Sixteen years ago, D.C. Juvenile Court Judge John D. Fauntleroy was sent to prison, stripped naked, searched for drugs and other contraband, issued a blue jump suit and crammed into a crowded dormitory with 39 other inmates at Lorton Reformatory's Central Facility.
After the "dehumanizing" experience, Fauntleroy thought that if he had had the power, "I surely would have done something about it."
Fauntleroy spent only a day at Lorton as part of a law enforcement workshop. Today he returns to Lorton, this time as a new special assistant to D.C. Mayor Marion Barry responsible for overseeing the city's compliance with court orders to improve living conditions at the facility.
"I'll give it my best shot," said Fauntleroy, who left the Superior Court bench in October. "The mayor said if I saw that we were slipping at all, that I was to come to him and he will back me to the hilt," Fauntleroy said.
He was appointed to his new post on Friday in a surprise decision by U.S. District Court Judge June L. Green that staved off for at least six months the appointment of a "special master" to run the facility.
Green, who in March found the city in contempt of court for failing to bring the prison into compliance with her orders, had previously said that only a "miracle" would stop her from naming her own independent specialist to monitor Central's operation.
Fauntleroy's appointment came after the city and attorneys for inmates at Central reached a compromise by which Fauntleroy will have "unlimited access" to the mayor and other top city officials in an attempt to coordinate the city's efforts to abide by court orders at Central, Lorton's Maximum and Youth Center I facilities and the D.C. Jail.
Fauntleroy, 65, spent three years as a Juvenile Court judge and 12 years as a D.C. Superior Court judge before retiring in 1983. He served as an active retired judge until last fall.
Fauntleroy said his 24-hour imprisonment in June 1970 was "a unique experience. Certainly I gained a lot of insight into what goes on in a prison." After the experience, he said, he was more inclined to sentence young offenders to probation or "some type of intensive supervision program if there was some hope of turning them around" rather than to send them to Lorton.
In a Washington Post article about the day-long lockup, he was quoted as saying, "I just cannot imagine a system like this . . . . It was better in the Army in 1943. They're still operating at the 1850 level here."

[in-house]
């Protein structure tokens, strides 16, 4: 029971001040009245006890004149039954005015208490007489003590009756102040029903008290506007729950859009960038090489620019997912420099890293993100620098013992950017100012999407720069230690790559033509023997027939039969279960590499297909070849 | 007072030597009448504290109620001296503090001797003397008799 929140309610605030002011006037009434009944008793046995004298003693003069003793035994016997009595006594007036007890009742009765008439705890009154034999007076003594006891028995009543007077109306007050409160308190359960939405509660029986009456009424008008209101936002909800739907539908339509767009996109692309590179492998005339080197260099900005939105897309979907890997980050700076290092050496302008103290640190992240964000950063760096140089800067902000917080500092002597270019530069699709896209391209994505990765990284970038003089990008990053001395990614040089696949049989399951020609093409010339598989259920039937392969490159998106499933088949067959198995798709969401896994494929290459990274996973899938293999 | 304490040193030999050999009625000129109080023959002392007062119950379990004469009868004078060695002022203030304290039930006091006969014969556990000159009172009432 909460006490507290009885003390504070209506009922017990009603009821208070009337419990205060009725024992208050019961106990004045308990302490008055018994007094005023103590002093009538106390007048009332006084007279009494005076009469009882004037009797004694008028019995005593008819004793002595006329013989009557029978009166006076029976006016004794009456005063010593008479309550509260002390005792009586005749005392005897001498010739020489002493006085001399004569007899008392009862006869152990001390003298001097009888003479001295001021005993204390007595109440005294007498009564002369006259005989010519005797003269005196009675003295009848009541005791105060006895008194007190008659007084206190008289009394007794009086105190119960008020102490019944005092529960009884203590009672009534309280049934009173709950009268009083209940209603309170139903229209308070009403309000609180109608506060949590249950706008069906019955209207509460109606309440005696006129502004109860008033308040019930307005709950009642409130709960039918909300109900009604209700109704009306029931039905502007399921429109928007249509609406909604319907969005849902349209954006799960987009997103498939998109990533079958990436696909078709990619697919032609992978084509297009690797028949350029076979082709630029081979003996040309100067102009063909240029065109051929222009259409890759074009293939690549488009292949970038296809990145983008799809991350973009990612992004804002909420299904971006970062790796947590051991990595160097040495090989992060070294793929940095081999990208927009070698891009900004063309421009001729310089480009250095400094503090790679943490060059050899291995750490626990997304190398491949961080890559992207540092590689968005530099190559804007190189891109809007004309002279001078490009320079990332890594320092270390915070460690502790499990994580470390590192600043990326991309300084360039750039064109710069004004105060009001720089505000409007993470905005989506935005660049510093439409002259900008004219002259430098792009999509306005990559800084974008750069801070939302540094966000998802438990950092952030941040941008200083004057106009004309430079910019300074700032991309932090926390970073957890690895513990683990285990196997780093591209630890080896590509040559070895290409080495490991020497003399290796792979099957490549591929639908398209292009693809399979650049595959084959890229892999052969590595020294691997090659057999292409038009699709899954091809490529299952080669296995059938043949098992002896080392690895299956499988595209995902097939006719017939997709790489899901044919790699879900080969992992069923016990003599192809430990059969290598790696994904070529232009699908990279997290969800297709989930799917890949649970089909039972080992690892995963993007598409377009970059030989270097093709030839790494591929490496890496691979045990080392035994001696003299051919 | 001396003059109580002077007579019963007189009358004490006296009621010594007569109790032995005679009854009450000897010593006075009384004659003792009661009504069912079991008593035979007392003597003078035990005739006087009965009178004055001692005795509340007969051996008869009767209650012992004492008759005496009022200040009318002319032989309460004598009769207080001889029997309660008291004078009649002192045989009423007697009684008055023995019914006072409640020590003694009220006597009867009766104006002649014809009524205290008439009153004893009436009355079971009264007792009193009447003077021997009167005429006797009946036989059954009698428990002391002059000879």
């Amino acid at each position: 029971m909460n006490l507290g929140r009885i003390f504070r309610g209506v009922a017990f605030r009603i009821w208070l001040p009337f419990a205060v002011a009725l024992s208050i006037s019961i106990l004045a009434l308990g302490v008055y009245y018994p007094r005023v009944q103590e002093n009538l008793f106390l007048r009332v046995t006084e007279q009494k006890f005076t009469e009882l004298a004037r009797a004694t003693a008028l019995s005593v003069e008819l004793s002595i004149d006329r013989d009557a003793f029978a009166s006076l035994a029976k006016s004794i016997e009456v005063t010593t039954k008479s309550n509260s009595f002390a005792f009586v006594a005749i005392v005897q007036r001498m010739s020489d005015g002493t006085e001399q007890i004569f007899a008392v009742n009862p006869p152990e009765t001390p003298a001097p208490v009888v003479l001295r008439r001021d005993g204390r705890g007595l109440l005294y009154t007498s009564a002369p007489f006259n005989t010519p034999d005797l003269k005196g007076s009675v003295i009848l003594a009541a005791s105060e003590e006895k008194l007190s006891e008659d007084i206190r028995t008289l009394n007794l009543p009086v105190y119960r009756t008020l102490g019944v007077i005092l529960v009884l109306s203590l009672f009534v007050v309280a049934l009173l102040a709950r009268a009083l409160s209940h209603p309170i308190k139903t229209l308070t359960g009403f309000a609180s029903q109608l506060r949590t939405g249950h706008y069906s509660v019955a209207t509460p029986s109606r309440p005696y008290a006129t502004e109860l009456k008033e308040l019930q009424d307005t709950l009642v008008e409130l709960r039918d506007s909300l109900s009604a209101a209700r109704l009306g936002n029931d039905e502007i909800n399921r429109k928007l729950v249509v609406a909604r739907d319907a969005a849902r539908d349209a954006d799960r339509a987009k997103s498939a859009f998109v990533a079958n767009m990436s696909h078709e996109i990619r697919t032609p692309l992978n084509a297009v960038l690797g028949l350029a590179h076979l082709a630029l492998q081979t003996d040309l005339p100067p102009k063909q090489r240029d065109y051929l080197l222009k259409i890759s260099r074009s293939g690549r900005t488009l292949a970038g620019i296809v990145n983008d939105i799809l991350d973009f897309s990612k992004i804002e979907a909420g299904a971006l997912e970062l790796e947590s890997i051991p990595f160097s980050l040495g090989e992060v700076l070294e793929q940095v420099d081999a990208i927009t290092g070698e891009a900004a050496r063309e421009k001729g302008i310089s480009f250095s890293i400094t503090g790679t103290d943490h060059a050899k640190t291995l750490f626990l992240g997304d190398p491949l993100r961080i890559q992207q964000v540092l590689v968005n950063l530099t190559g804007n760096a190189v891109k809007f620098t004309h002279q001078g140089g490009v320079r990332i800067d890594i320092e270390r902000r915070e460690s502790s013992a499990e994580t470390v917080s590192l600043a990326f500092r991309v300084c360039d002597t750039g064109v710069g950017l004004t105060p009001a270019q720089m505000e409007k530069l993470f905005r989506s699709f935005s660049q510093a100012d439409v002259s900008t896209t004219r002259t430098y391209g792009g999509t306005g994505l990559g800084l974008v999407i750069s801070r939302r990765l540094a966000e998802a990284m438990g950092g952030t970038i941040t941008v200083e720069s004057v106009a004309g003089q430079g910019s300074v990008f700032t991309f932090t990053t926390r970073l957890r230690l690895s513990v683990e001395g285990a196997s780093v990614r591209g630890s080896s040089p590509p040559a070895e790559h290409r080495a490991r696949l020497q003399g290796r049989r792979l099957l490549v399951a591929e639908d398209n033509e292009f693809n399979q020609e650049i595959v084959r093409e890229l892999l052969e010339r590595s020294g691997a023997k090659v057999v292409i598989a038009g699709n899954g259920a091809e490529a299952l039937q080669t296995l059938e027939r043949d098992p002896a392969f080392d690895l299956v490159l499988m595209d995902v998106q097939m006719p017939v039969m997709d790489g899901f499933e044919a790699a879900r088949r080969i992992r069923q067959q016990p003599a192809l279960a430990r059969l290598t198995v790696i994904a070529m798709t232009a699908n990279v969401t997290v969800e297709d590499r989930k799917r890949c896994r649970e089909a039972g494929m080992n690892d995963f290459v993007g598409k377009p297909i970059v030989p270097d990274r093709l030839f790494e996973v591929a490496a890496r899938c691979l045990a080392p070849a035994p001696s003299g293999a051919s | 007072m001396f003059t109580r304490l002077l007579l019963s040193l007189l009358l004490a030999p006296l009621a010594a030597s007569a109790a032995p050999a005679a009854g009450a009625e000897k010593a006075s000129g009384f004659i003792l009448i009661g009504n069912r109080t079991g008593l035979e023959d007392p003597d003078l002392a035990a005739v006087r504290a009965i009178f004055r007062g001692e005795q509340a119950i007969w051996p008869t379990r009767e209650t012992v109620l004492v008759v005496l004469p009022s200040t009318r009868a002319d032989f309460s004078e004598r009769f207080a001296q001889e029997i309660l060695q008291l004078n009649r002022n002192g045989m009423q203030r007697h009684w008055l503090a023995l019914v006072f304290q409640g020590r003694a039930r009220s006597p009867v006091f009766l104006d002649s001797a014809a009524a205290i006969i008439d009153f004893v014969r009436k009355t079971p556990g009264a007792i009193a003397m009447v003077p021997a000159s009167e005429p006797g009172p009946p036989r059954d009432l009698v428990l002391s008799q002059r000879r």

He recalled that drugs and rapes were major problems at Central and that inmates were appointed to watch over him and four other judges who became inmates along with prosecutors, parole officers, lawyers and placement officers.
Yesterday, Fauntleroy remembered that he ate meals with the prisoners and slept in a dormitory with cots about 30 inches apart.
"They had an open latrine in the back," he said. "They knew we were coming, so they must have cleaned things up a little."
Despite that, he said, conditions at Central were "not up to par, the way I think a prison should have been."
Fauntleroy said he was first approached for the job by Herbert Reid, Barry's legal counsel and a close political adviser. Fauntleroy said he first talked with Barry about the post last Tuesday and the mayor "didn't have to twist my arm. I knew I was interested in the job," which pays $61,978 a year.
"The judge and I are old friends," said Reid. "When I gave his name to the mayor, [Barry] agreed right away. He was our first choice, and I was absolutely tickled that he accepted."
An easygoing, soft-spoken man, Fauntleroy said that he was neither a personal friend nor an active supporter of the mayor but that he had been particularly impressed with Barry's repeated promise to back him in attempts to ensure compliance with court orders.
In a statement issued Friday, Barry called Fauntleroy "an outstanding jurist who has a history of fairness and the highest of integrity." Fauntleroy will "provide me with a means to ensure compliance with court orders," said the mayor, adding that Fauntleroy "will be identifying actual or potential problem areas and secure application of the District's resources through the direct authority of myself."
A new comprehensive compliance plan given to Green says that the city must hire a corrections expert to work with Fauntleroy as a consultant, a team that Peter Nickles, an attorney for Central inmates, said is the "best of all possible worlds, if it works."
Fauntleroy said, "I didn't know about any consultant," but he added that "it is a good idea. It will be good to bounce some ideas off his head."
Born at 15th and U streets NW, Fauntleroy attended law school two blocks away at the old Robert H. Terrell Law School and graduated at the age of 20 after abandoning plans to be a printer.
He worked for the government for a year before joining the Army and fighting in three World War II campaigns in Italy.
When he returned home in December 1945, he opened his own law office at 613 F St. NW and specialized in civil law cases, he said.
He decided that he might one day need an undergraduate degree so he enrolled at American University and received a degree in political science in 1953. "It took me nine years to get that degree," he said. "I took one course a semester, year-round, but I finally got it."
In his new job he expects to spend the next two weeks reading all the documents related to the prison situation, he said.
"I hope to have this job done within a year," he said. "Right now I have to get a handle on the problem. I am anxious to get my teeth into it."